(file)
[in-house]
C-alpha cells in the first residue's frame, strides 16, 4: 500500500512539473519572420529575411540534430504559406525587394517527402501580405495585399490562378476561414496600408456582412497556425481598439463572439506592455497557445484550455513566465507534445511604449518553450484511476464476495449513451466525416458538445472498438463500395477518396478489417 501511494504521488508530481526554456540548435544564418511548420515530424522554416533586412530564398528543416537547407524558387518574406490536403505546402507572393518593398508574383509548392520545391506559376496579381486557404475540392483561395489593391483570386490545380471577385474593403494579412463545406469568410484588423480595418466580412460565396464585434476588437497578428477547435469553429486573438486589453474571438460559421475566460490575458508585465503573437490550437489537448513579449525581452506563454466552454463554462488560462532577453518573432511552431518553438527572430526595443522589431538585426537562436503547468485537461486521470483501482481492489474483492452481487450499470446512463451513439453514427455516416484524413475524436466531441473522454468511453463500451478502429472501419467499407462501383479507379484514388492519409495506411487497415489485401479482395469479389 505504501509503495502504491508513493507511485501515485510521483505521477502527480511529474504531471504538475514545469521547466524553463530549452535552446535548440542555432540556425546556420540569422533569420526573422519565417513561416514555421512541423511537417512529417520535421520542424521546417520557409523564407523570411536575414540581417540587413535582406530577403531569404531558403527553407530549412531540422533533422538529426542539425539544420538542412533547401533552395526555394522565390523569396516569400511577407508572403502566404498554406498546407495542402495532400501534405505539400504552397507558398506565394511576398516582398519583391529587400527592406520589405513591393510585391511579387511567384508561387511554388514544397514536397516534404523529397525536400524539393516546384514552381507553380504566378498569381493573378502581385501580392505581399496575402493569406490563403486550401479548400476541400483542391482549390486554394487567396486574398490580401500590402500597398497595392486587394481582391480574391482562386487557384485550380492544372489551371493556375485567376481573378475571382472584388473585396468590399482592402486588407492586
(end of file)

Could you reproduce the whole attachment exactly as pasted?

[in-house]
C-alpha cells in the first residue's frame, strides 16, 4: 500500500512539473519572420529575411540534430504559406525587394517527402501580405495585399490562378476561414496600408456582412497556425481598439463572439506592455497557445484550455513566465507534445511604449518553450484511476464476495449513451466525416458538445472498438463500395477518396478489417 501511494504521488508530481526554456540548435544564418511548420515530424522554416533586412530564398528543416537547407524558387518574406490536403505546402507572393518593398508574383509548392520545391506559376496579381486557404475540392483561395489593391483570386490545380471577385474593403494579412463545406469568410484588423480595418466580412460565396464585434476588437497578428477547435469553429486573438486589453474571438460559421475566460490575458508585465503573437490550437489537448513579449525581452506563454466552454463554462488560462532577453518573432511552431518553438527572430526595443522589431538585426537562436503547468485537461486521470483501482481492489474483492452481487450499470446512463451513439453514427455516416484524413475524436466531441473522454468511453463500451478502429472501419467499407462501383479507379484514388492519409495506411487497415489485401479482395469479389 505504501509503495502504491508513493507511485501515485510521483505521477502527480511529474504531471504538475514545469521547466524553463530549452535552446535548440542555432540556425546556420540569422533569420526573422519565417513561416514555421512541423511537417512529417520535421520542424521546417520557409523564407523570411536575414540581417540587413535582406530577403531569404531558403527553407530549412531540422533533422538529426542539425539544420538542412533547401533552395526555394522565390523569396516569400511577407508572403502566404498554406498546407495542402495532400501534405505539400504552397507558398506565394511576398516582398519583391529587400527592406520589405513591393510585391511579387511567384508561387511554388514544397514536397516534404523529397525536400524539393516546384514552381507553380504566378498569381493573378502581385501580392505581399496575402493569406490563403486550401479548400476541400483542391482549390486554394487567396486574398490580401500590402500597398497595392486587394481582391480574391482562386487557384485550380492544372489551371493556375485567376481573378475571382472584388473585396468590399482592402486588407492586